Simulations in Nursing & Health Education

Instructor: Alyssa Campbell

Alyssa is an active RN and teaches Nursing and Leadership university courses. She also has a Doctorate in Nursing Practice and a Master's in Business Administration.

Simulation proves to be an effective teaching strategy in nursing education for many reasons. Read this lesson to learn about simulation application, simulated environments, and virtual reality simulation.

The Teaching Environment

Ann Marie is the newest nursing instructor at a local community college. Hoping to make a difference in the formation of future nursing professionals, she brings many new and innovative ideas to her teaching colleagues. Hesitant to make any large scale changes, the instructors compromise and agree on her suggestion to include simulation in the revised nursing student curriculum.

Use of Simulation

First, to sell the idea of simulation to her fellow colleagues, Ann Marie explains it as an educational tool to be used to bridge classroom and lecture-based learning with practice in the actual clinical environment. She further tells them that simulation has been proven to increase patient safety and boost the confidence of health care professionals when applied to the clinical environment. Ann Marie describes that the benefits of simulation are vast and positively impact the ability to:

  • Educate- provide instruction and hands-on skills practice
  • Assess- allows for evaluation of performance prior to reaching the bedside
  • Conduct research- can test new evidence-based practices
  • Impact the systems of health care as a whole- enables teams to determine safe and practical processes

Collectively, the group warms to the implementation of a simulation program for their nursing program. With their permission, Ann Marie dives further into the application of simulation within their nursing program.

The Simulated Environment

In general, simulation allows learners to practice skills, whether physical or verbal, prior to entering the clinical setting. Simulated exercises can be developed to enhance instruction from the classroom. Some of the skills Ann Marie envisions taking place within the lab include:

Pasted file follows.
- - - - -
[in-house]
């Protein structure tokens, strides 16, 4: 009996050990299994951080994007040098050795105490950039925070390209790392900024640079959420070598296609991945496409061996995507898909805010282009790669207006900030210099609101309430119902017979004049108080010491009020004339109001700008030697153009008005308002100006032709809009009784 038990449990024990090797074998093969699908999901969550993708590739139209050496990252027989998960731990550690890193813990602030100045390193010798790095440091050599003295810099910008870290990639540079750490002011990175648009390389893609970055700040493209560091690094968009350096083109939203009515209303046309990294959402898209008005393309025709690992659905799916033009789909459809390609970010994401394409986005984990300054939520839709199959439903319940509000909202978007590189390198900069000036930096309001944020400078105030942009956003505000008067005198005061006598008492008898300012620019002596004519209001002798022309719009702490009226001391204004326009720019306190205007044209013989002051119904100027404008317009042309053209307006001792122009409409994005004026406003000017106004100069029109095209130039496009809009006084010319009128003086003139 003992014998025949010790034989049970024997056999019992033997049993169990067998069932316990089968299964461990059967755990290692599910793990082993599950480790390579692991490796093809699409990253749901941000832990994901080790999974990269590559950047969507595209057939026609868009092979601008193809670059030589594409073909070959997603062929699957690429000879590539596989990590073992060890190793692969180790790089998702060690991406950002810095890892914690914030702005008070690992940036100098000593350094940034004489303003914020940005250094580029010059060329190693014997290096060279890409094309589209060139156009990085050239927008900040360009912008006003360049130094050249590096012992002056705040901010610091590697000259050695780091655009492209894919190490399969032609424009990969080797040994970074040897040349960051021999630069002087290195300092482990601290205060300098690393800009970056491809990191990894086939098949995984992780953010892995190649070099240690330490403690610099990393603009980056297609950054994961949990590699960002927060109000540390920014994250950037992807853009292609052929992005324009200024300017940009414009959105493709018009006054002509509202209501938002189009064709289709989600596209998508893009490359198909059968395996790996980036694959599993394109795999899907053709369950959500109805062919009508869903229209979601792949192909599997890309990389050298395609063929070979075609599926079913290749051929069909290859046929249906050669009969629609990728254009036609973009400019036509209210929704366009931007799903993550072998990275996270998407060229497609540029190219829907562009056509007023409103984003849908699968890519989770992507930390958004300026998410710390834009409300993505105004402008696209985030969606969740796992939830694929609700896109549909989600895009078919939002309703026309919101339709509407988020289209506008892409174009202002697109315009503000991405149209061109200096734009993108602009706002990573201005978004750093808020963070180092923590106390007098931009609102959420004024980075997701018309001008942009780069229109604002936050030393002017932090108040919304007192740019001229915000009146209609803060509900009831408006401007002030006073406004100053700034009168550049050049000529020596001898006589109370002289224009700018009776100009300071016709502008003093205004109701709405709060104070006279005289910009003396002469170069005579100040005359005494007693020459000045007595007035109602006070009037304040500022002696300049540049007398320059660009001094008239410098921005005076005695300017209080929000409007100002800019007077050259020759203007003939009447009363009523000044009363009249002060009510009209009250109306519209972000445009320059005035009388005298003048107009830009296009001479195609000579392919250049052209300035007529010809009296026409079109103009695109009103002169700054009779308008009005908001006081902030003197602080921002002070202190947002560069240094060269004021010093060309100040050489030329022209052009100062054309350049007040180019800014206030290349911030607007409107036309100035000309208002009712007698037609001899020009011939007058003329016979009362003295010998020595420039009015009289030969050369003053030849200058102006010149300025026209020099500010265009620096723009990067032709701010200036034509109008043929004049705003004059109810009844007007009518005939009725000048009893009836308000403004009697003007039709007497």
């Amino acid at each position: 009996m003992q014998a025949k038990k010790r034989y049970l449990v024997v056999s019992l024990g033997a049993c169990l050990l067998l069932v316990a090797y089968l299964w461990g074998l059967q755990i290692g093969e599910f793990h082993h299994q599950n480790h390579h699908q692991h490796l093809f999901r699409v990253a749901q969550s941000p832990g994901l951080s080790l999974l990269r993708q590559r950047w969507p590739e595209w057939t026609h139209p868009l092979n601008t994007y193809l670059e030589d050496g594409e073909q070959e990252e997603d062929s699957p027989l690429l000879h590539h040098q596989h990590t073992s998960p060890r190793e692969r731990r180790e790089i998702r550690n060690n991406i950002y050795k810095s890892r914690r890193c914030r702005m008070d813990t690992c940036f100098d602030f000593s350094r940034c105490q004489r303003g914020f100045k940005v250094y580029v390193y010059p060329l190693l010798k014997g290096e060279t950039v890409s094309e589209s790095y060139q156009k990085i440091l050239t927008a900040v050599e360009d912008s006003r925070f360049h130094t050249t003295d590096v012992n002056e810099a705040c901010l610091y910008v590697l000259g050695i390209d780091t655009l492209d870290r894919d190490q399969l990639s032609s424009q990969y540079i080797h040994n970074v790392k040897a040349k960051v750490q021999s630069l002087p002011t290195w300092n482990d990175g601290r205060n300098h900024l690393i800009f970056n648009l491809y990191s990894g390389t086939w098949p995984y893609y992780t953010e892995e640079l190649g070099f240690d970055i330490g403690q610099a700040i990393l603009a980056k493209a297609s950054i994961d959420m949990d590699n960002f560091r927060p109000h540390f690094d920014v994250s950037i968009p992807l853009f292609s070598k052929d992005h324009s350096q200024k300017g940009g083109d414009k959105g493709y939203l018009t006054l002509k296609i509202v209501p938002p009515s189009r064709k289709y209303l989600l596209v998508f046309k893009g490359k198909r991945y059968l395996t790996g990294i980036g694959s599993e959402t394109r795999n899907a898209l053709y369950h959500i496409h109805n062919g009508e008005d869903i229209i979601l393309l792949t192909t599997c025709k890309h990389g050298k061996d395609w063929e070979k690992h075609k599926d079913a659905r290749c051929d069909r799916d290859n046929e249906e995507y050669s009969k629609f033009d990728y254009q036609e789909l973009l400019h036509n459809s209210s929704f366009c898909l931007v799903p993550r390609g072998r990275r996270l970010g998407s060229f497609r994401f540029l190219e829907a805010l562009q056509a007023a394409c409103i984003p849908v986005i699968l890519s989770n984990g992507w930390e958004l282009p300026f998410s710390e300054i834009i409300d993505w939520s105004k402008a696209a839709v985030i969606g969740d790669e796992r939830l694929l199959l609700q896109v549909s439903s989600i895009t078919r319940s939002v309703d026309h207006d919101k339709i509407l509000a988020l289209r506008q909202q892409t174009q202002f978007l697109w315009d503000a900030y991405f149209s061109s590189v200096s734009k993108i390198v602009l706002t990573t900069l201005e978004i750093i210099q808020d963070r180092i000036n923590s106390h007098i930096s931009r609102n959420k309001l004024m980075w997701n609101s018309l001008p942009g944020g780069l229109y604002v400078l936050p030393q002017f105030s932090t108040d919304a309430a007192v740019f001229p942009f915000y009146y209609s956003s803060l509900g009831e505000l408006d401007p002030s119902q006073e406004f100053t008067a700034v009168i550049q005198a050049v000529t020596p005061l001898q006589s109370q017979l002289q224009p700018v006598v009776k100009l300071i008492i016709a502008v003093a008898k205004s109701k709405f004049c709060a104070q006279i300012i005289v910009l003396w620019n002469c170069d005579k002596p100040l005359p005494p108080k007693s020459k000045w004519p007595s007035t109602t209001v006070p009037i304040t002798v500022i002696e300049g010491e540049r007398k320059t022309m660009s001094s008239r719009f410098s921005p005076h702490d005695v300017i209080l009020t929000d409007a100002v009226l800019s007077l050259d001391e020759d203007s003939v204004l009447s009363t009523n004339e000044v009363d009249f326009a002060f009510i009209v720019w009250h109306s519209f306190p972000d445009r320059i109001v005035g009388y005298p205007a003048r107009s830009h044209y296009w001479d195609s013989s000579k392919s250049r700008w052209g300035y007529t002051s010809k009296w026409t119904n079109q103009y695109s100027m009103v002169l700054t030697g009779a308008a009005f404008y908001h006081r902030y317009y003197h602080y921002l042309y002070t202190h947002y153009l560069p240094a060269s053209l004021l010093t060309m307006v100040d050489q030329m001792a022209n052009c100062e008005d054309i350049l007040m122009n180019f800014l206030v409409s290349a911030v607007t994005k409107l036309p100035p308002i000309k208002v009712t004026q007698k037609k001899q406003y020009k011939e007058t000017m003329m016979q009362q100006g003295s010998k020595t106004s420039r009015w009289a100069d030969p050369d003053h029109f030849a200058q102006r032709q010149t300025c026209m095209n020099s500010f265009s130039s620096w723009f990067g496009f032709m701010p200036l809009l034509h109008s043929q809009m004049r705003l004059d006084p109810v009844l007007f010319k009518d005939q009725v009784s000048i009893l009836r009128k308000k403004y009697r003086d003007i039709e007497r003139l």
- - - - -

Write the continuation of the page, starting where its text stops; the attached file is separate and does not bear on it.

• Physical assessment skills
  • Injection practice
  • Manipulation of critical clinical equipment like IV poles and tracheostomies
  • Body mechanics
  • Direct patient care

Communications skills, with appropriate scenarios based on knowledge level, can also be developed within a simulated environment.

Simulation Lab

Ann Marie explains that simulation can take place on their college campus in the empty basement of their building. She explains that equipment donated from the local hospital can be put to use and set up to appear like an actual clinical environment. In doing so, realism is enhanced, making any skills or patient care scenarios that would be taught relevant and transferrable to the actual clinical environment.

SimBaby, as pictured, is a mannequin frequently used in infant simulation exercises.
SimBaby, as pictured, is a mannequin frequently used in infant simulation exercises.

In addition to the setting and standard clinical equipment, Ann Marie petitions for the purchase of task-trainers, simulated limbs and body parts, as well as full-sized mannequins, a realistic human model, to simulate an actual patient. Ann Marie's colleagues understand that while equipment may be expensive, they can better prepare their students for the real clinical environment through simulated exposure.

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